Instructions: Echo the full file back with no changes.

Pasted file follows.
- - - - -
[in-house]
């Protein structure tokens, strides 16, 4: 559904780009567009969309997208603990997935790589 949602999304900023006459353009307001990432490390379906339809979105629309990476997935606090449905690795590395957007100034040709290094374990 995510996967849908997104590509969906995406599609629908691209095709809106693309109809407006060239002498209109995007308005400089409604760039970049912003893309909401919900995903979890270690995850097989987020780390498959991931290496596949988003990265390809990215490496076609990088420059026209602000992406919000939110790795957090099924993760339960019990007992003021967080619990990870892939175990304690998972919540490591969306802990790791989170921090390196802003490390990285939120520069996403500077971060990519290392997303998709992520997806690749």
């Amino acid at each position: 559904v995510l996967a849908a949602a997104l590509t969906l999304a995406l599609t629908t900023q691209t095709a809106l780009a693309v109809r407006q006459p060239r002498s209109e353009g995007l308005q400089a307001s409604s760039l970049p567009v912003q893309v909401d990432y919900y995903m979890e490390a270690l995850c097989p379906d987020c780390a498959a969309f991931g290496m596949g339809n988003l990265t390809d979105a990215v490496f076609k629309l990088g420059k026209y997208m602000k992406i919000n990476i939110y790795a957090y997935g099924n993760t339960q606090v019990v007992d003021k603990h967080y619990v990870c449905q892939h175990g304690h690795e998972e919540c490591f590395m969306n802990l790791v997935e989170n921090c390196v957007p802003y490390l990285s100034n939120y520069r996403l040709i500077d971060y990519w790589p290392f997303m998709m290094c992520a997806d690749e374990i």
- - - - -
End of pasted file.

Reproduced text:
[in-house]
């Protein structure tokens, strides 16, 4: 559904780009567009969309997208603990997935790589 949602999304900023006459353009307001990432490390379906339809979105629309990476997935606090449905690795590395957007100034040709290094374990 995510996967849908997104590509969906995406599609629908691209095709809106693309109809407006060239002498209109995007308005400089409604760039970049912003893309909401919900995903979890270690995850097989987020780390498959991931290496596949988003990265390809990215490496076609990088420059026209602000992406919000939110790795957090099924993760339960019990007992003021967080619990990870892939175990304690998972919540490591969306802990790791989170921090390196802003490390990285939120520069996403500077971060990519290392997303998709992520997806690749």
């Amino acid at each position: 559904v995510l996967a849908a949602a997104l590509t969906l999304a995406l599609t629908t900023q691209t095709a809106l780009a693309v109809r407006q006459p060239r002498s209109e353009g995007l308005q400089a307001s409604s760039l970049p567009v912003q893309v909401d990432y919900y995903m979890e490390a270690l995850c097989p379906d987020c780390a498959a969309f991931g290496m596949g339809n988003l990265t390809d979105a990215v490496f076609k629309l990088g420059k026209y997208m602000k992406i919000n990476i939110y790795a957090y997935g099924n993760t339960q606090v019990v007992d003021k603990h967080y619990v990870c449905q892939h175990g304690h690795e998972e919540c490591f590395m969306n802990l790791v997935e989170n921090c390196v957007p802003y490390l990285s100034n939120y520069r996403l040709i500077d971060y990519w790589p290392f997303m998709m290094c992520a997806d690749e374990i």